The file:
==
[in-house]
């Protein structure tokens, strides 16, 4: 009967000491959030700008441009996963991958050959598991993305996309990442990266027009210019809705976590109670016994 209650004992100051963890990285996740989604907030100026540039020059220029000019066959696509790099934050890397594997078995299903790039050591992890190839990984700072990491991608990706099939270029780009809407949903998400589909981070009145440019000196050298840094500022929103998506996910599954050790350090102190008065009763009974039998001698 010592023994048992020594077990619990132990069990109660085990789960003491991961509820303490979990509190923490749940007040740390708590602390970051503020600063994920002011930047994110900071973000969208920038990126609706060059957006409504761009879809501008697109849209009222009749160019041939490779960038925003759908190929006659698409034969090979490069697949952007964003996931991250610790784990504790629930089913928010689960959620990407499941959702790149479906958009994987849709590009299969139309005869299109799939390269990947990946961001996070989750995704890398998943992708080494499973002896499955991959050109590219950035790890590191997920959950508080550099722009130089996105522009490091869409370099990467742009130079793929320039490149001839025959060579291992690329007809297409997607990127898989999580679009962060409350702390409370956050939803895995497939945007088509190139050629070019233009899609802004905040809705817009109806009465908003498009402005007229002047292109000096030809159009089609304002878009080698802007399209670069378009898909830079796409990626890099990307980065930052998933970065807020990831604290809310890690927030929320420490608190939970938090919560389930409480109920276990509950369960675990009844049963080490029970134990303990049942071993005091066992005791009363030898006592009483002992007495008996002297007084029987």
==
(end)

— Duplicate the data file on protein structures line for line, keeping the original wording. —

[in-house]
């Protein structure tokens, strides 16, 4: 009967000491959030700008441009996963991958050959598991993305996309990442990266027009210019809705976590109670016994 209650004992100051963890990285996740989604907030100026540039020059220029000019066959696509790099934050890397594997078995299903790039050591992890190839990984700072990491991608990706099939270029780009809407949903998400589909981070009145440019000196050298840094500022929103998506996910599954050790350090102190008065009763009974039998001698 010592023994048992020594077990619990132990069990109660085990789960003491991961509820303490979990509190923490749940007040740390708590602390970051503020600063994920002011930047994110900071973000969208920038990126609706060059957006409504761009879809501008697109849209009222009749160019041939490779960038925003759908190929006659698409034969090979490069697949952007964003996931991250610790784990504790629930089913928010689960959620990407499941959702790149479906958009994987849709590009299969139309005869299109799939390269990947990946961001996070989750995704890398998943992708080494499973002896499955991959050109590219950035790890590191997920959950508080550099722009130089996105522009490091869409370099990467742009130079793929320039490149001839025959060579291992690329007809297409997607990127898989999580679009962060409350702390409370956050939803895995497939945007088509190139050629070019233009899609802004905040809705817009109806009465908003498009402005007229002047292109000096030809159009089609304002878009080698802007399209670069378009898909830079796409990626890099990307980065930052998933970065807020990831604290809310890690927030929320420490608190939970938090919560389930409480109920276990509950369960675990009844049963080490029970134990303990049942071993005091066992005791009363030898006592009483002992007495008996002297007084029987």